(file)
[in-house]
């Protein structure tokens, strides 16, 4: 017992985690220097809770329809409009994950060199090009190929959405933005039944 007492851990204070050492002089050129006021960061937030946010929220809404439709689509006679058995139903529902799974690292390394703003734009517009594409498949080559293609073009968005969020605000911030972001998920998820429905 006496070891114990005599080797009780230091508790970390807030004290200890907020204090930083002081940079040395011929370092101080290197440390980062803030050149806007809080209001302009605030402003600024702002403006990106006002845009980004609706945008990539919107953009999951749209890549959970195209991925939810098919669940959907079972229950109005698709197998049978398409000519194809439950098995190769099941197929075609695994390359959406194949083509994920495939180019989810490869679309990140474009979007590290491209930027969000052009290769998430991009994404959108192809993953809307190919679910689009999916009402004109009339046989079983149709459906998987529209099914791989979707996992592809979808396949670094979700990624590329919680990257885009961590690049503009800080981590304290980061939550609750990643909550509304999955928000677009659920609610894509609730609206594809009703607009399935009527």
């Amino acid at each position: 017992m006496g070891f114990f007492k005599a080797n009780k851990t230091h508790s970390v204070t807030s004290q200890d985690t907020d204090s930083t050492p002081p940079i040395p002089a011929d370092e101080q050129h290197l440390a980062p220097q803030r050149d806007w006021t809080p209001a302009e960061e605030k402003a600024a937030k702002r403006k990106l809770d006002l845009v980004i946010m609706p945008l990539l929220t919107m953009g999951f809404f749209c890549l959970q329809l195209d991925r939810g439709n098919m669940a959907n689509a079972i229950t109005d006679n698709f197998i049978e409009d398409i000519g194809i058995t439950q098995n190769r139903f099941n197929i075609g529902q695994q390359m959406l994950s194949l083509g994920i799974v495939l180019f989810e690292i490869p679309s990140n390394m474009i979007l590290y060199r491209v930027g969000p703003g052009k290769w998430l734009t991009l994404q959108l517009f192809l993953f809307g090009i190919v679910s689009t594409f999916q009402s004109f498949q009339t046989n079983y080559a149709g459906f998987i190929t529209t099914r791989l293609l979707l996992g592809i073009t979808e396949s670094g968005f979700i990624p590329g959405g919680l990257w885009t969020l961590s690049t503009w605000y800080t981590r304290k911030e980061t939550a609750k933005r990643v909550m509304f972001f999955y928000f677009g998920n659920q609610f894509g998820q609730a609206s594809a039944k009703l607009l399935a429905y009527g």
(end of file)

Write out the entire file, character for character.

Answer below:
[in-house]
């Protein structure tokens, strides 16, 4: 017992985690220097809770329809409009994950060199090009190929959405933005039944 007492851990204070050492002089050129006021960061937030946010929220809404439709689509006679058995139903529902799974690292390394703003734009517009594409498949080559293609073009968005969020605000911030972001998920998820429905 006496070891114990005599080797009780230091508790970390807030004290200890907020204090930083002081940079040395011929370092101080290197440390980062803030050149806007809080209001302009605030402003600024702002403006990106006002845009980004609706945008990539919107953009999951749209890549959970195209991925939810098919669940959907079972229950109005698709197998049978398409000519194809439950098995190769099941197929075609695994390359959406194949083509994920495939180019989810490869679309990140474009979007590290491209930027969000052009290769998430991009994404959108192809993953809307190919679910689009999916009402004109009339046989079983149709459906998987529209099914791989979707996992592809979808396949670094979700990624590329919680990257885009961590690049503009800080981590304290980061939550609750990643909550509304999955928000677009659920609610894509609730609206594809009703607009399935009527």
């Amino acid at each position: 017992m006496g070891f114990f007492k005599a080797n009780k851990t230091h508790s970390v204070t807030s004290q200890d985690t907020d204090s930083t050492p002081p940079i040395p002089a011929d370092e101080q050129h290197l440390a980062p220097q803030r050149d806007w006021t809080p209001a302009e960061e605030k402003a600024a937030k702002r403006k990106l809770d006002l845009v980004i946010m609706p945008l990539l929220t919107m953009g999951f809404f749209c890549l959970q329809l195209d991925r939810g439709n098919m669940a959907n689509a079972i229950t109005d006679n698709f197998i049978e409009d398409i000519g194809i058995t439950q098995n190769r139903f099941n197929i075609g529902q695994q390359m959406l994950s194949l083509g994920i799974v495939l180019f989810e690292i490869p679309s990140n390394m474009i979007l590290y060199r491209v930027g969000p703003g052009k290769w998430l734009t991009l994404q959108l517009f192809l993953f809307g090009i190919v679910s689009t594409f999916q009402s004109f498949q009339t046989n079983y080559a149709g459906f998987i190929t529209t099914r791989l293609l979707l996992g592809i073009t979808e396949s670094g968005f979700i990624p590329g959405g919680l990257w885009t969020l961590s690049t503009w605000y800080t981590r304290k911030e980061t939550a609750k933005r990643v909550m509304f972001f999955y928000f677009g998920n659920q609610f894509g998820q609730a609206s594809a039944k009703l607009l399935a429905y009527g």